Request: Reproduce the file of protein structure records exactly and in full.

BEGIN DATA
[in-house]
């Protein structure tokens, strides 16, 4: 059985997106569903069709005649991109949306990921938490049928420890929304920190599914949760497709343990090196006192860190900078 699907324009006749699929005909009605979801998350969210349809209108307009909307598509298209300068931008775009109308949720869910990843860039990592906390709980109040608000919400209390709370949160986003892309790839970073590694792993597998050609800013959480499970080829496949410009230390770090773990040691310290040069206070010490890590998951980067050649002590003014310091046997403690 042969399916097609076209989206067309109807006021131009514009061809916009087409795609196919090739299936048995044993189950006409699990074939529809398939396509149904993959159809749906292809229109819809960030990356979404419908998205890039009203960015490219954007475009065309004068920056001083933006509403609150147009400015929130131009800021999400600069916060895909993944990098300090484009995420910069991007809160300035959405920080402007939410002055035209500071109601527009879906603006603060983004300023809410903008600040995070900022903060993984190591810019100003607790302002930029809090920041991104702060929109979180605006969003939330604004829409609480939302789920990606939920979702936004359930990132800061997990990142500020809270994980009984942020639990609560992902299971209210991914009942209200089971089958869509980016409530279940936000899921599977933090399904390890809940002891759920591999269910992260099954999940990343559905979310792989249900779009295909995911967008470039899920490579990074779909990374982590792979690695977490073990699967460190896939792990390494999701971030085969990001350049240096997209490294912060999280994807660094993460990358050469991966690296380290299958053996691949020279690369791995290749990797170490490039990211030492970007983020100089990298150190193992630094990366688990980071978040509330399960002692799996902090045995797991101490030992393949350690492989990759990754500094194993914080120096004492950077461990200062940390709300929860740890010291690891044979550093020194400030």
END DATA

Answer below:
[in-house]
């Protein structure tokens, strides 16, 4: 059985997106569903069709005649991109949306990921938490049928420890929304920190599914949760497709343990090196006192860190900078 699907324009006749699929005909009605979801998350969210349809209108307009909307598509298209300068931008775009109308949720869910990843860039990592906390709980109040608000919400209390709370949160986003892309790839970073590694792993597998050609800013959480499970080829496949410009230390770090773990040691310290040069206070010490890590998951980067050649002590003014310091046997403690 042969399916097609076209989206067309109807006021131009514009061809916009087409795609196919090739299936048995044993189950006409699990074939529809398939396509149904993959159809749906292809229109819809960030990356979404419908998205890039009203960015490219954007475009065309004068920056001083933006509403609150147009400015929130131009800021999400600069916060895909993944990098300090484009995420910069991007809160300035959405920080402007939410002055035209500071109601527009879906603006603060983004300023809410903008600040995070900022903060993984190591810019100003607790302002930029809090920041991104702060929109979180605006969003939330604004829409609480939302789920990606939920979702936004359930990132800061997990990142500020809270994980009984942020639990609560992902299971209210991914009942209200089971089958869509980016409530279940936000899921599977933090399904390890809940002891759920591999269910992260099954999940990343559905979310792989249900779009295909995911967008470039899920490579990074779909990374982590792979690695977490073990699967460190896939792990390494999701971030085969990001350049240096997209490294912060999280994807660094993460990358050469991966690296380290299958053996691949020279690369791995290749990797170490490039990211030492970007983020100089990298150190193992630094990366688990980071978040509330399960002692799996902090045995797991101490030992393949350690492989990759990754500094194993914080120096004492950077461990200062940390709300929860740890010291690891044979550093020194400030």